The track, "Her Majesty" actually concludes the album, but it remains hidden in the Abbey Road track list. This song was meant to be cut from the final medley mix and only ended up being left on due to some miscommunication between McCartney and a few engineers. Regardless, this medley was revolutionary for its time and once again something brand new from the Beatles’ music that had never been heard before.

Abbey Road on the morning of August 8, 1969.

The front cover of the album was shot on August 8, 1969 outside of EMI Studios on Abbey Road. Photographer Iain Macmillan was only given ten minutes to take the photo as police held up traffic. Macmillan took six photographs, the fifth being chosen by McCartney for the album cover.

This was the first time on a Beatles album the front cover didn’t contain the group’s name or album title. All it featured was the iconic photograph of the band crossing the street, walking away from the studio they had spent so much time in over the course of their entire career.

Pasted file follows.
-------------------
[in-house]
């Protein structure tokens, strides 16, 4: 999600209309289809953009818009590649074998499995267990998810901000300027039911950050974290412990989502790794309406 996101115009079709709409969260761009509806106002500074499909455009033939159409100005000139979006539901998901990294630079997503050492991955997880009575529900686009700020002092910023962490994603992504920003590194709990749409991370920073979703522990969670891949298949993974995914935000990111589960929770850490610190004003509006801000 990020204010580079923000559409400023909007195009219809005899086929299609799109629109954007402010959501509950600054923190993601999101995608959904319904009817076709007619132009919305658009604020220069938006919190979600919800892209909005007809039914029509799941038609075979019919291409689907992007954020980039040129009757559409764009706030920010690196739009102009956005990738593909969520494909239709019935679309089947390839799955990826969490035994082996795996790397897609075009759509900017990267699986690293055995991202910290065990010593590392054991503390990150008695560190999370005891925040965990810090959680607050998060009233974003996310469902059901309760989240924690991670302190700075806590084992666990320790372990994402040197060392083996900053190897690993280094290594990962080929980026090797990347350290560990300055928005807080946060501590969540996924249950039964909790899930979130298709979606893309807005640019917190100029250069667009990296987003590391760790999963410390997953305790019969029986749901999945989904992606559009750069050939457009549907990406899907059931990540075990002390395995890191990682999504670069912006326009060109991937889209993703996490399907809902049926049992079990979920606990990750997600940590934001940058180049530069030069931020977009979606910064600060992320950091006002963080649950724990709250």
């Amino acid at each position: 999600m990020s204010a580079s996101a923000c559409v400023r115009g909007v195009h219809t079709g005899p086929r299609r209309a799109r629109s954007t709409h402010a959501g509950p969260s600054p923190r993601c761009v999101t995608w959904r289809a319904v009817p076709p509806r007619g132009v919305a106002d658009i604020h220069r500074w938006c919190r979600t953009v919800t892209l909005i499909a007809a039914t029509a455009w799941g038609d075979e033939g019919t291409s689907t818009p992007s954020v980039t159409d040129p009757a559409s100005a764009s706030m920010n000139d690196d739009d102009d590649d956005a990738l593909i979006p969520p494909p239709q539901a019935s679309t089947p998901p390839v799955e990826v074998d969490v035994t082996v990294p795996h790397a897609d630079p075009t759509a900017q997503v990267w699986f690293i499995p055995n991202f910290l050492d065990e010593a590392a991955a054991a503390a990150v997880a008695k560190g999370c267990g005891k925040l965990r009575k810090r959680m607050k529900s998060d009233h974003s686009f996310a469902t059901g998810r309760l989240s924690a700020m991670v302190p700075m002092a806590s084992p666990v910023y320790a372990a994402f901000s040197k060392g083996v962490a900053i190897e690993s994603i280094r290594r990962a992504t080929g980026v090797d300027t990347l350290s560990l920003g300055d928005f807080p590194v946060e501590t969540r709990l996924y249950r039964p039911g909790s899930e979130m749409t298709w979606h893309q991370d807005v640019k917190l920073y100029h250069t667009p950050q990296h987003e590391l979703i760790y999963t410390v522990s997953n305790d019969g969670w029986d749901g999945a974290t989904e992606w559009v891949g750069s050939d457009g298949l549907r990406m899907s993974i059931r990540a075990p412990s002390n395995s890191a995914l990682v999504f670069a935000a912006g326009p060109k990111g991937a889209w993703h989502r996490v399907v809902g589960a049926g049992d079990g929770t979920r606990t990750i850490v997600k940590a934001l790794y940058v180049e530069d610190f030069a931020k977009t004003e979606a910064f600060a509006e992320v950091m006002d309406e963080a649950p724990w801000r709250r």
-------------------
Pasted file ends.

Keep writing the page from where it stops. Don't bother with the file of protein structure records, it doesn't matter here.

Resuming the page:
It’s now been 50 years since the Beatles released their greatest album; Abbey Road. A lot has changed in since then, but one thing remains the same: the Beatles created one of the most unified albums ever at a time when they were all coming apart at the seams. They truly needed to grow apart to come back together stronger than ever for one last fantastic album to be recorded.

Although it’s not the Beatles last official album, Abbey Road was the final time the band would work together on a project they would all be proud of.

Watch the accompanying video here:

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About the Creator

Shandi Pace

History lover, music nerd and sports fanatic. | Instagram & Twitter: @shandipace, YouTube: